And accepting does NOT mean giving up. It does NOT mean saying “This is just who I am” either. That’s nonsense. You are much more than your anxiety. It simply means accepting that currently [key word] fear/anxiety is present in certain situations.
It doesn’t always have to be there.
But right now it is.
And maybe… just maybe… by accepting it… and embracing it… it’ll open you up to understanding it more and ultimately how to end it. But it’s worth trying and seeing how it works for you.
You may be pleasantly surprised.
Have you seen the martian?
Yes, the movie.
Not a real martian… (Shucks!)
Author of the book, Andy Weir was interviewed by CBS recently. He pulled back the curtain on his struggles with anxiety and fear:
“I’m afraid of flying. So, yeah I’m here in New York and I live in California. I have to take meds and stuff just to fly out here. I have a general problem with anxiety and have for most of my life and I spend most of my life just thinking ‘Well, I’m broken and there’s nothing I can do about that’.”
On one hand, it breaks my heart to hear this. I know the pain he’s describing. The debilitating fear that impinges on your freedom... that controls life… that holds back the real you.
On the other hand, I’m also inspired by him.
Because he did NOT let his fear stop him from his mission.
That’s not the case for everybody.
So many give up on their dreams… jobs… careers… even relationships… because of anxiety and fear.
I don’t’ blame them.
I truly believe we all do the best with the resources we have.
That’s why I feel so strongly about helping people with these same struggles.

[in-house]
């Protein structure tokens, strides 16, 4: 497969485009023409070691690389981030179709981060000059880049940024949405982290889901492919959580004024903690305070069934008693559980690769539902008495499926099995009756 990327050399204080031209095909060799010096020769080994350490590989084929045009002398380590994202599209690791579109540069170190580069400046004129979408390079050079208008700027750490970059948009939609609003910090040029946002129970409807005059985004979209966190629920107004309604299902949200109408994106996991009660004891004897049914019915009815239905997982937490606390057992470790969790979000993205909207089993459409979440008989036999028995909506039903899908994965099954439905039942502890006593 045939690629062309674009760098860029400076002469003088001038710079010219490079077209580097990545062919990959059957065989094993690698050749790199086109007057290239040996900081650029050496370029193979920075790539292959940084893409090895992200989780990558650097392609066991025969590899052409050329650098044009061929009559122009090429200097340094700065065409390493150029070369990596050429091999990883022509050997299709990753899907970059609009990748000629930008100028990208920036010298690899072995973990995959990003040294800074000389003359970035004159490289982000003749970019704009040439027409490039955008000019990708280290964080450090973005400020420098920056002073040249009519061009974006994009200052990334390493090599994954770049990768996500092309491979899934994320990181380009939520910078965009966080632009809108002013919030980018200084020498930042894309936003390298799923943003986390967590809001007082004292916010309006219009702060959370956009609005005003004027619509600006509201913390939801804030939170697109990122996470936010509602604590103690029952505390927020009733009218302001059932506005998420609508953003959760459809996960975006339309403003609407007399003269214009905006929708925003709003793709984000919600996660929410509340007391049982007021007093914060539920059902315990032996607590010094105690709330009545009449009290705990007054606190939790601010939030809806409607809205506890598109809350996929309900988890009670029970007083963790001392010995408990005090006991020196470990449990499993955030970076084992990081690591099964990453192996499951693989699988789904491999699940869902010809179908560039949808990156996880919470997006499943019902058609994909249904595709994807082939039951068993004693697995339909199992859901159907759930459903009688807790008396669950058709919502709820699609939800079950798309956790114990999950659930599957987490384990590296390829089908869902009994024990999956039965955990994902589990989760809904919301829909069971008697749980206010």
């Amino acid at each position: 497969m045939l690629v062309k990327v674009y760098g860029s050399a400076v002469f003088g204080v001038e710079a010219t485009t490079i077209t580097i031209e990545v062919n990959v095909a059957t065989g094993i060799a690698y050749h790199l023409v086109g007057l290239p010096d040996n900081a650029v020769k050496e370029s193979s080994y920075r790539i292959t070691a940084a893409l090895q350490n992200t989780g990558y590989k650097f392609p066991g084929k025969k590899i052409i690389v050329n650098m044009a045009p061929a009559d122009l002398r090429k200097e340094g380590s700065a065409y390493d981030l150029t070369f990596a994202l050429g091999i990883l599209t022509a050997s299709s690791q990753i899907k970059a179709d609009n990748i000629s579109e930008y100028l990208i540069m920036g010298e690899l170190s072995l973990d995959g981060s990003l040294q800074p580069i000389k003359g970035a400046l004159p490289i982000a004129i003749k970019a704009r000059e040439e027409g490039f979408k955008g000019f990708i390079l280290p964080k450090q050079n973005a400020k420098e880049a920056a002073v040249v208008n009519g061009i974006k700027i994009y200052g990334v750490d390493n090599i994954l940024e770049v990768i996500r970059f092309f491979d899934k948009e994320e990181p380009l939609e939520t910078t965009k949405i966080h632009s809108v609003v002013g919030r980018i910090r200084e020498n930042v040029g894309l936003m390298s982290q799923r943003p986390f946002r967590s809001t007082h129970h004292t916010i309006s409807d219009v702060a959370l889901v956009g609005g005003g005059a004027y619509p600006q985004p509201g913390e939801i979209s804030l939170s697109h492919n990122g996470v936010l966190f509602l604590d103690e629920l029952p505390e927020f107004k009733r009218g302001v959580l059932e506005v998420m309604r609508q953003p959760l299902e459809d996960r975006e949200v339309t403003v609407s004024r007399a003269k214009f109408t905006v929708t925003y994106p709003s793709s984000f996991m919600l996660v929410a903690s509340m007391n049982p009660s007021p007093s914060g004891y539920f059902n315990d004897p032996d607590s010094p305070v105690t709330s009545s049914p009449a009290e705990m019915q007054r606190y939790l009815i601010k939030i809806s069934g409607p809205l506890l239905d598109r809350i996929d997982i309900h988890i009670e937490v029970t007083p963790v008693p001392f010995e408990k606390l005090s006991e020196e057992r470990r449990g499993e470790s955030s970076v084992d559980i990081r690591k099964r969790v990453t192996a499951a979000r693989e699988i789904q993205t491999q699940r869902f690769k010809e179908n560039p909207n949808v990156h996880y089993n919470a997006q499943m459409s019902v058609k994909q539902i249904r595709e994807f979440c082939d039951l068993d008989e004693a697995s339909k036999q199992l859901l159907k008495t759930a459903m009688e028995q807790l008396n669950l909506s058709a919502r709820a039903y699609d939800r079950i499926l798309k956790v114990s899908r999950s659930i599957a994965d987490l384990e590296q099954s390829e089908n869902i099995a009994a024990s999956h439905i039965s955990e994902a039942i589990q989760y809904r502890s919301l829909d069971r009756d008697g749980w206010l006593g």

Because I know anxiety is NOT who someone is.
People are MUCH more.
And it’s one of my greatest joys to show people this.
More importantly, for them to see it for themselves…
Let me tell you a story:
Years ago, a special task force (called “smoke jumpers”) parachuted down onto a summit in Mann Gulch, Montana. Their mission: to extinguish forest fires. This 15-person team was led by Robert Dodge.
On this sizzling and gusty day, they started hiking their way down the mountainside – and straight towards the fire. Just an ordinary fire, they thought.
As they descended, the worst thing that could happen - happened.
A blast of wind swept the area, creating a “Blow Up” – where the wind oxygenates the fire… causing explosive growth.
(To give you an idea: it covered 3,000 acres in just ten minutes.)
This ordinary fire burst into a gargantuan one with flames 200 feet high. Then like a rogue wave, it hurls up the hill… straight towards the team.
Robert tells his men to drop everything and RUN! Without hesitation, they sprint back up the mountainside. But because of the incline they can only run around 5mph, while the wave of fire is coming up at over 25 miles per hour…
Realizing they can’t outrun it, Robert tells his men to stop.
One of the men keeps running and says,
“To hell with that, I’m getting out of here!”
The rest of the team also continues sprinting up the hill. And sure enough, shortly after, the fire catches up to them and kills each and every one of them…
Except three. Two who escape through a canyon wall and… Robert Dodge…
Robert knew he couldn’t outrun the fire.
So he did the unexpected…
He struck a match and started the grass around him on fire - then laid in the middle of his own fire. When the fire reached him, the area was already burned so it jumped over him and continued up the mountain.
Despite the odds - he survived.
What can we learn from this?
Sometimes we have to do exactly what Robert did…
Sometimes we can’t run from our fears.
Sometimes we have to face our fears head on!
Sometimes we have to go into the unknown!
Sometimes we have to do the opposite of what the people around us are doing!
Because sometimes… that’s exactly what it takes.
I don’t know if you’ve seen Wicked on Broadway before.
There’s a famous scene where Elphaba (played by Shoshana Bean) is hoisted up and “flies”. Behind the scenes, this is done by a cherry picker lifting her up.